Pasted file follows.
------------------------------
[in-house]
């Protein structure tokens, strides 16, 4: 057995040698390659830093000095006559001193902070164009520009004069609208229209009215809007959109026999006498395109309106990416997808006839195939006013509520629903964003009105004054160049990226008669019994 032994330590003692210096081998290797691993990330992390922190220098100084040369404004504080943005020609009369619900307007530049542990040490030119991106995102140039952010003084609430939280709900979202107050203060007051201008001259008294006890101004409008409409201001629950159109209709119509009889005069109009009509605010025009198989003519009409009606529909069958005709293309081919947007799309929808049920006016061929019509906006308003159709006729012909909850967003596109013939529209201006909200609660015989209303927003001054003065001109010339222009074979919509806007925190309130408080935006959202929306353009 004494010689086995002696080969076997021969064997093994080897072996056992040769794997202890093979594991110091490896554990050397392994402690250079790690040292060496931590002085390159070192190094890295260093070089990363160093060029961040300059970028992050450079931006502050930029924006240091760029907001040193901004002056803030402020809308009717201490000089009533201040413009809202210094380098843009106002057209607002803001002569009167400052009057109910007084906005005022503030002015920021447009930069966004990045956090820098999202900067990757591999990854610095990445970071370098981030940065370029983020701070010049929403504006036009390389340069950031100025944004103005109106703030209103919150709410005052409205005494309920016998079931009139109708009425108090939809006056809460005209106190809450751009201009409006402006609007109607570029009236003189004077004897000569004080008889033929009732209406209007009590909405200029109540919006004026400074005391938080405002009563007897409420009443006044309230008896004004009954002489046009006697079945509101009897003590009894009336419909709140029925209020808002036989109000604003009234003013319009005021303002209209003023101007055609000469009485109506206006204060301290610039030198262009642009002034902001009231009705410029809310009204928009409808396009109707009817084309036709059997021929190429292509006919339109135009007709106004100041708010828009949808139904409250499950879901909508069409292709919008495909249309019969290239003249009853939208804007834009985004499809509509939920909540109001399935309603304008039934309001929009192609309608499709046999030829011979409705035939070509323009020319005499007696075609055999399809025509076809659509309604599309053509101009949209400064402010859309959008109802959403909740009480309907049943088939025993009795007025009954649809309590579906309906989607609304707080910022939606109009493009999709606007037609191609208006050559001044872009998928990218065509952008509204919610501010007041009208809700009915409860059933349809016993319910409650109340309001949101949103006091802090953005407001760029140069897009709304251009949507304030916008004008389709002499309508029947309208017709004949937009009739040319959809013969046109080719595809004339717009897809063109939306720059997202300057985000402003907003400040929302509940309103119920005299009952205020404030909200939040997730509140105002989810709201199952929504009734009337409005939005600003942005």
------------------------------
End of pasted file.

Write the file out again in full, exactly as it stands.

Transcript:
[in-house]
């Protein structure tokens, strides 16, 4: 057995040698390659830093000095006559001193902070164009520009004069609208229209009215809007959109026999006498395109309106990416997808006839195939006013509520629903964003009105004054160049990226008669019994 032994330590003692210096081998290797691993990330992390922190220098100084040369404004504080943005020609009369619900307007530049542990040490030119991106995102140039952010003084609430939280709900979202107050203060007051201008001259008294006890101004409008409409201001629950159109209709119509009889005069109009009509605010025009198989003519009409009606529909069958005709293309081919947007799309929808049920006016061929019509906006308003159709006729012909909850967003596109013939529209201006909200609660015989209303927003001054003065001109010339222009074979919509806007925190309130408080935006959202929306353009 004494010689086995002696080969076997021969064997093994080897072996056992040769794997202890093979594991110091490896554990050397392994402690250079790690040292060496931590002085390159070192190094890295260093070089990363160093060029961040300059970028992050450079931006502050930029924006240091760029907001040193901004002056803030402020809308009717201490000089009533201040413009809202210094380098843009106002057209607002803001002569009167400052009057109910007084906005005022503030002015920021447009930069966004990045956090820098999202900067990757591999990854610095990445970071370098981030940065370029983020701070010049929403504006036009390389340069950031100025944004103005109106703030209103919150709410005052409205005494309920016998079931009139109708009425108090939809006056809460005209106190809450751009201009409006402006609007109607570029009236003189004077004897000569004080008889033929009732209406209007009590909405200029109540919006004026400074005391938080405002009563007897409420009443006044309230008896004004009954002489046009006697079945509101009897003590009894009336419909709140029925209020808002036989109000604003009234003013319009005021303002209209003023101007055609000469009485109506206006204060301290610039030198262009642009002034902001009231009705410029809310009204928009409808396009109707009817084309036709059997021929190429292509006919339109135009007709106004100041708010828009949808139904409250499950879901909508069409292709919008495909249309019969290239003249009853939208804007834009985004499809509509939920909540109001399935309603304008039934309001929009192609309608499709046999030829011979409705035939070509323009020319005499007696075609055999399809025509076809659509309604599309053509101009949209400064402010859309959008109802959403909740009480309907049943088939025993009795007025009954649809309590579906309906989607609304707080910022939606109009493009999709606007037609191609208006050559001044872009998928990218065509952008509204919610501010007041009208809700009915409860059933349809016993319910409650109340309001949101949103006091802090953005407001760029140069897009709304251009949507304030916008004008389709002499309508029947309208017709004949937009009739040319959809013969046109080719595809004339717009897809063109939306720059997202300057985000402003907003400040929302509940309103119920005299009952205020404030909200939040997730509140105002989810709201199952929504009734009337409005939005600003942005």